Couples Count: The Melbourne Science Duo Saving Aussie Mammals

History is replete with examples of inspiring couples who, in their complimentary talents, have changed the world and reshaped society. While most of these individuals belong in the realm of myth and legend or have had their true character lost to time, there remain some power-house couples that are very real and very now. One such pair doing their utmost to improve our world is that of Dr Jenny Martin and husband Dr Euan Ritchie, who have recently launched a campaign to fund important research into Australia’s mammals.

Both are experts in the ecology and evolution of our native mammals and both have an immense passion for the communication of science and conservation. Jen runs highly successful and popular classes in science communication at The University of Melbourne, and Euan is as active an academic as you’ve seen on social media.  As Jen explains, she comes from a pedigree of zoologists:  "My parents met in the tea room of the Zoology Department… My childhood was that of a zoologist’s daughter, you know, doing fieldwork, chasing frogs, and camping and a lot of outdoors stuff."

For Euan, things were somewhat different. In high school, he was conflicted between an artistic pull towards studying graphic design and his innate passion for nature. However, once he realised that career options existed to support his naturalist tendencies, there was no turning back. Yet contrary to the clichés, Euan was no born scientist. In fact, he was terrible at chemistry and physics. There was something about the life sciences, however, that really clicked with him. During his PhD, he determined the distribution and abundance of a range of kangaroos and wallabies across a massive area of northern Australia – in fact it was about ¼ the size of our country. He worked out what made the different species tick, and found that the influence of fire and access to water were of fundamental importance.  Furthermore, his was also the first study to do any thorough research on the Antilopine Wallaroo: the largest macropod restricted entirely to the tropics.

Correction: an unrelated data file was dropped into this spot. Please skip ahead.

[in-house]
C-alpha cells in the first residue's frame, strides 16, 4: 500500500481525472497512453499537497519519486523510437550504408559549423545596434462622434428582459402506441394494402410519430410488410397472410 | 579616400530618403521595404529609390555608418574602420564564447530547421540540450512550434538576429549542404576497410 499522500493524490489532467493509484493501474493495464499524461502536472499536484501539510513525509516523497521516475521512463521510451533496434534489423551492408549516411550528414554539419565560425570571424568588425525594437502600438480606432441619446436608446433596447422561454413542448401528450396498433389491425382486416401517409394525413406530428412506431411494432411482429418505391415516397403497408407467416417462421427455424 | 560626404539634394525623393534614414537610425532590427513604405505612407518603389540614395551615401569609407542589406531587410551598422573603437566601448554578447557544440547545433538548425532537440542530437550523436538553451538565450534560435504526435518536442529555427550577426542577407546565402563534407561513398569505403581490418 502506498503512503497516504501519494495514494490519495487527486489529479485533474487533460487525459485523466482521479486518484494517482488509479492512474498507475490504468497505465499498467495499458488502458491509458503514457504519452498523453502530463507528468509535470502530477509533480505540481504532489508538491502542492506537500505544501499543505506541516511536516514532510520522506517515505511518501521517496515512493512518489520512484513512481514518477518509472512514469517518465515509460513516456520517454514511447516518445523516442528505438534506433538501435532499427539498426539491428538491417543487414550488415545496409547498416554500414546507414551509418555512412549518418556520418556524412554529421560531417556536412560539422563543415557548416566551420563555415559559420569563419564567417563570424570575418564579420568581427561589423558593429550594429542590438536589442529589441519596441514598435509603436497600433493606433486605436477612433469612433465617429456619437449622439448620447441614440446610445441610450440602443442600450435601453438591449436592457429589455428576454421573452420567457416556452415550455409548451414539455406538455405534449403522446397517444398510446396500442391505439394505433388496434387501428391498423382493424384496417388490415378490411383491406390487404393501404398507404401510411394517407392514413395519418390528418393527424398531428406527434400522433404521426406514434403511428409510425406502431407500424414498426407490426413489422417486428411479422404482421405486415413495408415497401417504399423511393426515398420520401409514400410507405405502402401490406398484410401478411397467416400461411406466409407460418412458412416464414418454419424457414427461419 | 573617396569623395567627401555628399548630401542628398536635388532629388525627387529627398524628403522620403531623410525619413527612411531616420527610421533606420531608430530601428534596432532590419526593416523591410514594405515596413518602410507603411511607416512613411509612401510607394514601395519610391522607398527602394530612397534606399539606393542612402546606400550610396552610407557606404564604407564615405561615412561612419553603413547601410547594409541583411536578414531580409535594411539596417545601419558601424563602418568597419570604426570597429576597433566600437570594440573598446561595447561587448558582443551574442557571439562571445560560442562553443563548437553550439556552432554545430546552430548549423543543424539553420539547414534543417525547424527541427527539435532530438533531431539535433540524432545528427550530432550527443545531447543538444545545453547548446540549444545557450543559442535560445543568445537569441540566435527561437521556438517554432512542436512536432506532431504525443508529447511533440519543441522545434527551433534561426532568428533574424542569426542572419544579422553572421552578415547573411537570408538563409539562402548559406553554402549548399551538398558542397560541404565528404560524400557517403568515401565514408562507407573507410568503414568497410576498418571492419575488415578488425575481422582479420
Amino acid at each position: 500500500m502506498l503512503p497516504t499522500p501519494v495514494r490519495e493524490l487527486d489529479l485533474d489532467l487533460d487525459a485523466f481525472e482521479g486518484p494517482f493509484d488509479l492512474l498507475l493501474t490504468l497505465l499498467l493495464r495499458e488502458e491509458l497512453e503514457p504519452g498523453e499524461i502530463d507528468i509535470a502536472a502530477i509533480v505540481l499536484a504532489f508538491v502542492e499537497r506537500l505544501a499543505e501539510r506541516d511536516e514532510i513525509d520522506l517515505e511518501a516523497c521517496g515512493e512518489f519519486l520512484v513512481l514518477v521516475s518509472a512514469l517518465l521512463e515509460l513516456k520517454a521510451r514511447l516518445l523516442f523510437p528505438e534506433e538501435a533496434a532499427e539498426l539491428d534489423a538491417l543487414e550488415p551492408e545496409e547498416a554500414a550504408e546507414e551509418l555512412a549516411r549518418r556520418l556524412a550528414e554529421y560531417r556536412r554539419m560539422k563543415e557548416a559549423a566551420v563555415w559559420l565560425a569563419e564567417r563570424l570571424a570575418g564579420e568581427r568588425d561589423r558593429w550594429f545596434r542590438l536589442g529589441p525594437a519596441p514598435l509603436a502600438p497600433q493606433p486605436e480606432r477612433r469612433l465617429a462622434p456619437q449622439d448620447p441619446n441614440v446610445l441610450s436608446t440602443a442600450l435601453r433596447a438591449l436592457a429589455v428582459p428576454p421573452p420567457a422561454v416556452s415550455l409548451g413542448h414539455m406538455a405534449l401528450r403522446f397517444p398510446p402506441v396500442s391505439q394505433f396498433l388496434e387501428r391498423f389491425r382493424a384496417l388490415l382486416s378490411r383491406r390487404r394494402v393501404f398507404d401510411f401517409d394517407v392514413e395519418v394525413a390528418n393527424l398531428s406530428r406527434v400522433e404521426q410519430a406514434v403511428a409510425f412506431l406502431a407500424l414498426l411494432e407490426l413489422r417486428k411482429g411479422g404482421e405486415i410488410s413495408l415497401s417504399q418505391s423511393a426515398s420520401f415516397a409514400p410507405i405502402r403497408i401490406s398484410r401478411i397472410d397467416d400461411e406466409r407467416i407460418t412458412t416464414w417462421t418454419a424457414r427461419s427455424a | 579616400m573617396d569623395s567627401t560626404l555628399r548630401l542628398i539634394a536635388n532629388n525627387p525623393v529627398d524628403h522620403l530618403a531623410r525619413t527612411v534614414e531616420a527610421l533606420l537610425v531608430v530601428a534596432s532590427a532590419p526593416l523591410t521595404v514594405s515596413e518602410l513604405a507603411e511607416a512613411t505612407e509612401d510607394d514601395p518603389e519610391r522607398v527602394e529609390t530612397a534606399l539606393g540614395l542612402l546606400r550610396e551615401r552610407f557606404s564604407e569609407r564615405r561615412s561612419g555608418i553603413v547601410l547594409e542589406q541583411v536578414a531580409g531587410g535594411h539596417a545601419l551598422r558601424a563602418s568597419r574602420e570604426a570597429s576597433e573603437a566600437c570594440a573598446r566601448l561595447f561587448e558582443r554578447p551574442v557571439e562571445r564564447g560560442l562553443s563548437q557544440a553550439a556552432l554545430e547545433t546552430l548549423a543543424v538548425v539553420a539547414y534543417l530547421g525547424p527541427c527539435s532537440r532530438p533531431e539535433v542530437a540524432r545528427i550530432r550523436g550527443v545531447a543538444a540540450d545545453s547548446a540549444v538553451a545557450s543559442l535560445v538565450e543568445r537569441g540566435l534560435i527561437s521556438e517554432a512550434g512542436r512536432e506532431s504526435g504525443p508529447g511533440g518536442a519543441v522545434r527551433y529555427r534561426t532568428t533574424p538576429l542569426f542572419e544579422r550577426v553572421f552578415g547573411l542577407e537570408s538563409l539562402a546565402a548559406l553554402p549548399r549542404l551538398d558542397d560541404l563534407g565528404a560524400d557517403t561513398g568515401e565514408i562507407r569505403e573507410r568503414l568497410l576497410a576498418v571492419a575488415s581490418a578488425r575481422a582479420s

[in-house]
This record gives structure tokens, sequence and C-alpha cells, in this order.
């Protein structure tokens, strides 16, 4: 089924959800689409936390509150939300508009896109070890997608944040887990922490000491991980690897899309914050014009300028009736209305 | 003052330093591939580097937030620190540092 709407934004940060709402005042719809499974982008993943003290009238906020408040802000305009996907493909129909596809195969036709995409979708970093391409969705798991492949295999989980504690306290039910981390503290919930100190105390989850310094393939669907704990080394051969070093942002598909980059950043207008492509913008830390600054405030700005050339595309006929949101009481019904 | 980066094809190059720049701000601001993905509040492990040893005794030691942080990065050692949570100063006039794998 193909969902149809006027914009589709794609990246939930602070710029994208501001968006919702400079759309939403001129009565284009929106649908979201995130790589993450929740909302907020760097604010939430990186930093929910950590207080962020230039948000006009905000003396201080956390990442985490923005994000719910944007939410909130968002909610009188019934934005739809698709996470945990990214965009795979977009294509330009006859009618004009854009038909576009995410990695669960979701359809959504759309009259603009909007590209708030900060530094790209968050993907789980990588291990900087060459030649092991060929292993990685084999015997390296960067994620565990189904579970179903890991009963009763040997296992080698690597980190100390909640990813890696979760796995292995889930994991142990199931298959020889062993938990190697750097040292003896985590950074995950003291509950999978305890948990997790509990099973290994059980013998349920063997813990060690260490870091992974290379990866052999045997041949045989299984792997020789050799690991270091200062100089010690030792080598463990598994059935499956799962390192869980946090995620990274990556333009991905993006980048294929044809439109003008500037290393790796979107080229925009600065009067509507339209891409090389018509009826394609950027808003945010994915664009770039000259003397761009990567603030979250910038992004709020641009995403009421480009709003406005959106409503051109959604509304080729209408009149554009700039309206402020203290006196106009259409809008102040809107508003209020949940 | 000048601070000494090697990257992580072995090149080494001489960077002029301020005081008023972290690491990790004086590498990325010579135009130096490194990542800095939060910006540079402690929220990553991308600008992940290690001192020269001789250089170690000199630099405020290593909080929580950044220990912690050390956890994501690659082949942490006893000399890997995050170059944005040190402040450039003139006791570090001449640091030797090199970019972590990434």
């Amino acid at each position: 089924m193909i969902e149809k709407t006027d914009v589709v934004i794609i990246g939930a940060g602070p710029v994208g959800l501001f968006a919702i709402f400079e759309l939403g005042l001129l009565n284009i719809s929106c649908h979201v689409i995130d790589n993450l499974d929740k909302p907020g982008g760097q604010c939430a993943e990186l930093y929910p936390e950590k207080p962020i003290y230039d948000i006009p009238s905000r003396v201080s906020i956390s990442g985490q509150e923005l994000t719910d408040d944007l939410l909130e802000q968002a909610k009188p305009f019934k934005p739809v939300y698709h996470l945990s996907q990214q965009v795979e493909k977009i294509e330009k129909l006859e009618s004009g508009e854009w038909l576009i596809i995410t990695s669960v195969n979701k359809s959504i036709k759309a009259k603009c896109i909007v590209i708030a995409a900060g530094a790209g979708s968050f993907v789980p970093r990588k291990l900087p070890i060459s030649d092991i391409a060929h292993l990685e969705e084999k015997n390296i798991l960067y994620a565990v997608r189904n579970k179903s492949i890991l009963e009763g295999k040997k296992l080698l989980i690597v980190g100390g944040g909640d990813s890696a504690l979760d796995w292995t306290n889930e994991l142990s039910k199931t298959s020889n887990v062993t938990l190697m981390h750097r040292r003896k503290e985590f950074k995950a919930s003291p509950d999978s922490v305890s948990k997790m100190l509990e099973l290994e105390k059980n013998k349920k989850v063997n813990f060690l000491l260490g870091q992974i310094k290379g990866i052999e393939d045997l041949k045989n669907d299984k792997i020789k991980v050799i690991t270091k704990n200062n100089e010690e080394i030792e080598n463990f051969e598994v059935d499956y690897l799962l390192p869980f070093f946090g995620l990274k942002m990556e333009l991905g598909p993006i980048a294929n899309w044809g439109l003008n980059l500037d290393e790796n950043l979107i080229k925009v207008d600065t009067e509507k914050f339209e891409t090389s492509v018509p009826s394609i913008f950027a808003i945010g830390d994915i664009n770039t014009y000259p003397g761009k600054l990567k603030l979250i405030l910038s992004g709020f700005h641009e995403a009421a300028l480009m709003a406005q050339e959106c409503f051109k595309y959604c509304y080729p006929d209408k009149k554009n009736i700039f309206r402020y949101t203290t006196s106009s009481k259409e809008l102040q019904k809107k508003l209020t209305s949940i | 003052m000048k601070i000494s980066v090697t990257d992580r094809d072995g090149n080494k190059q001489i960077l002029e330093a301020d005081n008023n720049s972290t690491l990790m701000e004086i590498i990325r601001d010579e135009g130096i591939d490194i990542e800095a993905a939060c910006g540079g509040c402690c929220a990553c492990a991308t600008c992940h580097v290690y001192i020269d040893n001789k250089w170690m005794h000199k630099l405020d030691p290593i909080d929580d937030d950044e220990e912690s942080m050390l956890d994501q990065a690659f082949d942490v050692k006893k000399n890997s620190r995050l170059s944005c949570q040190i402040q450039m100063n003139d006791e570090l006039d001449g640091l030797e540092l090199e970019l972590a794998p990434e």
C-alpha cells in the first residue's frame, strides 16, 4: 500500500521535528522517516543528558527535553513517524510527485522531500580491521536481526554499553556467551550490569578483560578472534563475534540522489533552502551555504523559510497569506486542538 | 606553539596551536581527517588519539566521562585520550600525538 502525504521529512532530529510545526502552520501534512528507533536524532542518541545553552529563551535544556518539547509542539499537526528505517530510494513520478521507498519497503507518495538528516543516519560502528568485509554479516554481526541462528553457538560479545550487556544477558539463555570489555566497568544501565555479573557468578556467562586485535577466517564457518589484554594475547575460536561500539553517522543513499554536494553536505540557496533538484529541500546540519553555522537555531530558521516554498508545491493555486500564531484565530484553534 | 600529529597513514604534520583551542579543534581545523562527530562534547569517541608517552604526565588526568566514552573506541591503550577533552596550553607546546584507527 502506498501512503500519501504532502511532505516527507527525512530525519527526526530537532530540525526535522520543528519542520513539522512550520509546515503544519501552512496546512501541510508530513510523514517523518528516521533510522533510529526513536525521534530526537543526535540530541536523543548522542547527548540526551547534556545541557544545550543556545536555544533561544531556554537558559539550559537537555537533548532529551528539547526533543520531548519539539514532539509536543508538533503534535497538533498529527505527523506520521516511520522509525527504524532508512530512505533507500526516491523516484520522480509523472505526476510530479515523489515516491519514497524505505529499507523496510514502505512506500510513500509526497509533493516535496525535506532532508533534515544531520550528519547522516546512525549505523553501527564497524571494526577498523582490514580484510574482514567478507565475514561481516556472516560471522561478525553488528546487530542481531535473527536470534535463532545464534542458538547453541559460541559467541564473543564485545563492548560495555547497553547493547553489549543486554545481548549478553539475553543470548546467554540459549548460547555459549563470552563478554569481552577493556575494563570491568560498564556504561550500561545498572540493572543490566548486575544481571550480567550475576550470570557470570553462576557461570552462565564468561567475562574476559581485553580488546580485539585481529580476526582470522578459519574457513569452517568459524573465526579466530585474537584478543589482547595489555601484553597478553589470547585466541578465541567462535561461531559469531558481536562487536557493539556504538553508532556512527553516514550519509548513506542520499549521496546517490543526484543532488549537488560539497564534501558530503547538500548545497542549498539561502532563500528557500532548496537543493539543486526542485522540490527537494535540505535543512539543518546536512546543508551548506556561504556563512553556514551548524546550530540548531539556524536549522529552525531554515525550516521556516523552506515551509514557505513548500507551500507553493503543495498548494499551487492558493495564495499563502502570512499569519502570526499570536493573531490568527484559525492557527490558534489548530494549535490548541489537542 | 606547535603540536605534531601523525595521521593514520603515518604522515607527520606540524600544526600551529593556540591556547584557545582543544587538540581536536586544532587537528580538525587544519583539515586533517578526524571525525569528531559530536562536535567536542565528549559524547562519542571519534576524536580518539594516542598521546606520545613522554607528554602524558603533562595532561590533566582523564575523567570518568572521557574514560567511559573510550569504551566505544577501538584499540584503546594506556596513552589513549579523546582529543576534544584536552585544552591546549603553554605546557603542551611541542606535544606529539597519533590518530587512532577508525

Now, Euan wants to return to his old field sites alongside Jen and see how things have changes. This is crucial to our understanding of mammalian conservation in Australia, as several species in the area are under threat of extinction. But what mammals are most at risk? “As with previous extinctions, it’s probably most often animals that fall within what is called the critical weight range (above 35 grams and below 5500 grams),” says Euan. “Essentially, mammals in the snack-size range of cats and foxes. Species of particular concern (and that many may not have even heard of) include the Northern Nailtail Wallaby, Spectacled Hare Wallaby, Rufous Bettong, Black Wallaroo, and many rock wallaby species. It’s worth remembering that nearly 30% of the 30 species we’ve lost since European settlement have been macropods. We simply can’t afford to lose anymore!”

In the video for their Pozible campaign, Jen mentions that people would be “amazed” by how much information you can gain from collecting “Roo-poos”, and Euan clarifies:  “If you’re a real mammalogist you must work on poo and, indeed, we mammalogists have a love affair with it of sorts. It can tell you what individuals are eating, helping to explain their distribution patterns and habitat preferences.” He goes on to say that, perhaps most excitingly, “we can use molecular techniques to determine what macropod species are present at a site using their scats (many scats of different species look quite similar), and in some cases even calculate population estimates.”

Ten years is a long time in the world of technology and so the pair will be putting advances in this field to good use. They’ll be using camera traps to obtain better distribution and abundance information on smaller macropod species (for example, the Rufous Bettong and Spectacled Hare Wallaby), and if they raise enough money they might even use a drone to create accurate 3D habitat and fire scar maps.

Of course, their efforts to learn about our native mammals will go hand in hand with a drive to educate our communities. As Euan puts it: “The best scientific research in the world is almost useless unless it’s shared and communicated, ideally widely and certainly effectively! This is particularly pressing given the fate the mammals of northern Australia currently face. Jen and I firmly believe in science communication and spend lots of time practicing what we preach."

The pair will communicate their research findings in a range of ways, including public talks, traditional print, radio and television media, but will also be tweeting like crazy (check out #BigRooCount), posting a regular blog on their trip’s progress at, and providing updates on their Pozible page and on Facebook.

Already, they've earned $1000 more than their $15, 000 target, but people can still donate to this important expedition and support these Melbourne-based researchers doing Australia proud. Watch the video below to find out more.